within which the company will be able to pay its debts
in full with interest.

Director(s) making a declaration that the company is

able to pay its debts without having reasonable grounds
to do so may be liable to a fine/imprisonment.

The declaration of solvency must be filed with the

Registrar of Companies no later than 15 days after the
passing of the winding-up resolution.

If, at any time during the MVL, the liquidator forms the
view that the company is not going to be able to pay its
debts in full with statutory interest as set out in the
declaration of solvency, they must summon a meeting

of the creditors to place the company into a creditors

voluntary liquidation. This meeting is known as a
section 95 meeting.

An MVL will be said to have failed if it becomes

necessary to convert it from a solvent winding up (an
MVL) into an insolvent winding up (a CVL).

Creditors voluntary winding up

CVL is the liquidation of an insolvent company where
the directors will make a declaration stating that the
company cannot by its reason of liabilities continue its
business. Subsequent to that, a meeting of the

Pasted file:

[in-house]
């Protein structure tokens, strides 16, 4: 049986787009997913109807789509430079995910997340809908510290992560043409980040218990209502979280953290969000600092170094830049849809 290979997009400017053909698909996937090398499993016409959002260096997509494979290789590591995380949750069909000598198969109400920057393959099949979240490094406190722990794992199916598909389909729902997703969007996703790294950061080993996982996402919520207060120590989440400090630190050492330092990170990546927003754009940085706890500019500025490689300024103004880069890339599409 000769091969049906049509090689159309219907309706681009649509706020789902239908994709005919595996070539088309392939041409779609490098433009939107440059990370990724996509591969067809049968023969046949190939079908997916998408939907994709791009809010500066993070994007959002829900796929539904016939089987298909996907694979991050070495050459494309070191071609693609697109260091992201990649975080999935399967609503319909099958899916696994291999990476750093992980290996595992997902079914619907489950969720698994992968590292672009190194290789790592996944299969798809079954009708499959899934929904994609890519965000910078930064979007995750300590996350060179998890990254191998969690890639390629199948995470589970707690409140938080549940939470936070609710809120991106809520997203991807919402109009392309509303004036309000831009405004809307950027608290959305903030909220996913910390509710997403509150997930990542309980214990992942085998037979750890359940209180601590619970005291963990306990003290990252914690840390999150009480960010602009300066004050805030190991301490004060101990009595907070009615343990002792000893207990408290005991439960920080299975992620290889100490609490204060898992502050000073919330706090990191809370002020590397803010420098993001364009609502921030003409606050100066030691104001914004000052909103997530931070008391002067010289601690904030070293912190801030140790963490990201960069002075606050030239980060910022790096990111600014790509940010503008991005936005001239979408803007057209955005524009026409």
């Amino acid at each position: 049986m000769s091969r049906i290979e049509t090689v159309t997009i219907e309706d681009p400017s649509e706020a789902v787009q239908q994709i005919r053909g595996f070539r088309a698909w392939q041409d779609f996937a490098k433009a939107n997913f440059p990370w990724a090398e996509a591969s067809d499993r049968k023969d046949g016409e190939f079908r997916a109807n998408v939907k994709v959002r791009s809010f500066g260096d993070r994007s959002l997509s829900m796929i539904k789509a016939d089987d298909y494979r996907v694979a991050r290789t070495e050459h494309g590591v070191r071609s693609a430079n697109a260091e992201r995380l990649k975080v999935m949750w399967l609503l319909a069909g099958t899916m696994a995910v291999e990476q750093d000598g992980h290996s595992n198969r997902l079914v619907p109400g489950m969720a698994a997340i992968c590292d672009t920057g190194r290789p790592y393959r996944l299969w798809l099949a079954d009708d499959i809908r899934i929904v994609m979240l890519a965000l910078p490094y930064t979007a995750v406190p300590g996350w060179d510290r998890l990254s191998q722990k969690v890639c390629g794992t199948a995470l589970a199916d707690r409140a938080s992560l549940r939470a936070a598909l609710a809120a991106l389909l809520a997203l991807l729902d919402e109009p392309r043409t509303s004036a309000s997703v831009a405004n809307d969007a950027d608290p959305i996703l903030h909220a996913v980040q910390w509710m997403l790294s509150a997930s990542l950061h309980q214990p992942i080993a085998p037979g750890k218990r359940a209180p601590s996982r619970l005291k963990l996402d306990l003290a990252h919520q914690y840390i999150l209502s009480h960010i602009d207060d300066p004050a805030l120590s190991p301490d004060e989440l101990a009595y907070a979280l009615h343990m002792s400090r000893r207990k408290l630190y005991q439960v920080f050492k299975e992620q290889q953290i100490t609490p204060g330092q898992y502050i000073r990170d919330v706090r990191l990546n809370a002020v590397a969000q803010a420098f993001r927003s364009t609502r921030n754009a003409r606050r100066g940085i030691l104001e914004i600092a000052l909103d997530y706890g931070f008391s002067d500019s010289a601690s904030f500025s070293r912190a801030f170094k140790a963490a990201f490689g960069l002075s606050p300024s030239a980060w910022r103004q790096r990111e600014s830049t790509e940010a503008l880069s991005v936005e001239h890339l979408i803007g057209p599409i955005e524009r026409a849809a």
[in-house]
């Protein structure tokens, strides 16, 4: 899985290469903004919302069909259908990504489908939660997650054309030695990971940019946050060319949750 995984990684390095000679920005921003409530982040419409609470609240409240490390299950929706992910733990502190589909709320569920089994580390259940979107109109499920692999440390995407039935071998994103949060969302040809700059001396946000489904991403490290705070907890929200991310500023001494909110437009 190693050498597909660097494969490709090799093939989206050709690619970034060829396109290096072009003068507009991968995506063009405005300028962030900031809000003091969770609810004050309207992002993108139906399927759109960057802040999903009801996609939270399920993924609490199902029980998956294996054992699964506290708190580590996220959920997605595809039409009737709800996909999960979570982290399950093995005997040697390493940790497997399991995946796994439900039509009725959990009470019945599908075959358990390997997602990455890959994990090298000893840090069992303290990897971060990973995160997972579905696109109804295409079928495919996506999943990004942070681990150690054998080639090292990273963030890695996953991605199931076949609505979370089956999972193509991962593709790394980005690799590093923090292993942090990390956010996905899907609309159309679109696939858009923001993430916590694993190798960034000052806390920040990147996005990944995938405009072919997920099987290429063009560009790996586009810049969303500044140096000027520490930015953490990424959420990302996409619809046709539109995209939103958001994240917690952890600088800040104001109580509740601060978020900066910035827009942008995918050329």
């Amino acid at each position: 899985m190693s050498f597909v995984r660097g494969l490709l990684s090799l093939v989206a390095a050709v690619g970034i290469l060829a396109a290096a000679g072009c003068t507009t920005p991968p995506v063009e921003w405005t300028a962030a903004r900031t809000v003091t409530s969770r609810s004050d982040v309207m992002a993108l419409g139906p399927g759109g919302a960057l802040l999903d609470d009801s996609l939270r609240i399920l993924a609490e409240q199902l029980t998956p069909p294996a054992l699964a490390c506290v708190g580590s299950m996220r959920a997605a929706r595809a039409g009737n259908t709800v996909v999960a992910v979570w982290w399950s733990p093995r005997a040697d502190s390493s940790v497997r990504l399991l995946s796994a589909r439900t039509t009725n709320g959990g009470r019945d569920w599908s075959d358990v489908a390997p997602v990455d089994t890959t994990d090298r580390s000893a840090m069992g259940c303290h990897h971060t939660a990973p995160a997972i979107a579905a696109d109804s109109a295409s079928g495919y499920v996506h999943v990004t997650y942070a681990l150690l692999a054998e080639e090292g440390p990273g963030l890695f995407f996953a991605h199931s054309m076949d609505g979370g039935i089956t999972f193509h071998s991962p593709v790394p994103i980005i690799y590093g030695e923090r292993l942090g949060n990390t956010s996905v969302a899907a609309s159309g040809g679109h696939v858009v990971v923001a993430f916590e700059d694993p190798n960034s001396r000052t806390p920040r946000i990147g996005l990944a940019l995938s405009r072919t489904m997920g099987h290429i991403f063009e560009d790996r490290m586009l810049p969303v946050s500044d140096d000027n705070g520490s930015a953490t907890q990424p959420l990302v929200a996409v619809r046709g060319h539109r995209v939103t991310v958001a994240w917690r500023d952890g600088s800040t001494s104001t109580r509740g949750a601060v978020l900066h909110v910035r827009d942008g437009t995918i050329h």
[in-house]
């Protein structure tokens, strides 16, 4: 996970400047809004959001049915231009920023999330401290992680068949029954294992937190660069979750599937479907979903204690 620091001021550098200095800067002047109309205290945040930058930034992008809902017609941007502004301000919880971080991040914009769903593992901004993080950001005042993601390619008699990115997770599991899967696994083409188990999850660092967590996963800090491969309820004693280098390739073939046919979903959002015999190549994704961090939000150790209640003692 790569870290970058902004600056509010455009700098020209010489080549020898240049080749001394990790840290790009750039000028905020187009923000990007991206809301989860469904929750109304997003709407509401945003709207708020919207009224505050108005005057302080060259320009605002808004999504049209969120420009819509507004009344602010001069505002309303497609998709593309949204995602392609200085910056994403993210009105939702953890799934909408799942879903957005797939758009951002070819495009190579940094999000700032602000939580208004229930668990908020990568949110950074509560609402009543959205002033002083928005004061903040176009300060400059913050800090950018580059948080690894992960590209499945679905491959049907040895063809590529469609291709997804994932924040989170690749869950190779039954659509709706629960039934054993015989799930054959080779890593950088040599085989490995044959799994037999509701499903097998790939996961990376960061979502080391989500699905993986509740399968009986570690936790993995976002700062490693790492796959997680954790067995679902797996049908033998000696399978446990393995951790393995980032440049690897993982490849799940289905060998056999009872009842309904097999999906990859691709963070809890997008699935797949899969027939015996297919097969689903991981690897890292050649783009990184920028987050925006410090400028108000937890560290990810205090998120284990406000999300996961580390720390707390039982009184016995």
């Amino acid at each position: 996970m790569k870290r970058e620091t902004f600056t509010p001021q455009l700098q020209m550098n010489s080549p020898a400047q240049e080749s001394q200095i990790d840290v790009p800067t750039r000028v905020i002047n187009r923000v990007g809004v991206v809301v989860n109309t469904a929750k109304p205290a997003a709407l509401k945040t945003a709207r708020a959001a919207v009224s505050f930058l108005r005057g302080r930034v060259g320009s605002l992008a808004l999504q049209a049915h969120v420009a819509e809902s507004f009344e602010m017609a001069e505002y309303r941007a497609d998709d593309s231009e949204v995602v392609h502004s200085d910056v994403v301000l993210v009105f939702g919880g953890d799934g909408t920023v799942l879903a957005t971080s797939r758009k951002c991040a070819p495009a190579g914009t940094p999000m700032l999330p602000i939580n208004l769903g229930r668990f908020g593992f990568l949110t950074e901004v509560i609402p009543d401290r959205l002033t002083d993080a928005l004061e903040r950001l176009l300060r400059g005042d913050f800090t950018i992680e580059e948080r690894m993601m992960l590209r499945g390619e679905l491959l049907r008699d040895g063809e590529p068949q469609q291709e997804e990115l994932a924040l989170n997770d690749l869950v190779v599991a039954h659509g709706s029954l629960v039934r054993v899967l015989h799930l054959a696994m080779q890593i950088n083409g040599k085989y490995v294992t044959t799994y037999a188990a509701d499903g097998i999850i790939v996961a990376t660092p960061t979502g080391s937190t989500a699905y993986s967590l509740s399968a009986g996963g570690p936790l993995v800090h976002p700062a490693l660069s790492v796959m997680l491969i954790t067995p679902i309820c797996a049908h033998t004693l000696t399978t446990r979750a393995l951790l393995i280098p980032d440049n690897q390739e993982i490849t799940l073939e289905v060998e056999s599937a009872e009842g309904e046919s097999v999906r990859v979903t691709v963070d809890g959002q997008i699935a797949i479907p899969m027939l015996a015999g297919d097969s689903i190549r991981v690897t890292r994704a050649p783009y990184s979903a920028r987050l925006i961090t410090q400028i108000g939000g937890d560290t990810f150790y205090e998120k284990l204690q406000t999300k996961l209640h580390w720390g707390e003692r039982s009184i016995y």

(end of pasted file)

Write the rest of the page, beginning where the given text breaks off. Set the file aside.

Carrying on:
company and its creditors will be summoned within one
(1) month from the date of the declaration. This
declaration must be lodged with the Registrar and the
Official Receiver (OR) as stated under Section 255 of
the CA 1965.
There are two ways how a creditors winding up occurs:
A. No declaration of Insolvency.
Section 250(1)
-provides that when this happen, the company
must convene a meeting of creditors.

-This is called within 14 days of the proposal,

Generally it is convened on the same day or the
next day the proposal.
-The company is then required to nominate a
liquidator at the members meeting. Creditors are
also entitled to nominate a liquidator.
B. The appointment of liquidator by Members.
A liquidator is appointed if the members form an
opinion that the company will not be able to pay its
debts in full within the period specified in the
declaration when holding their meeting. A creditors
meeting will be convened by the liquidator in this
instance. S259(1).

Grounds for winding up

The grounds upon which one can apply for a
compulsory liquidation also vary between jurisdictions,
but the normal grounds to enable an application to the
court for an order to compulsorily wind-up the company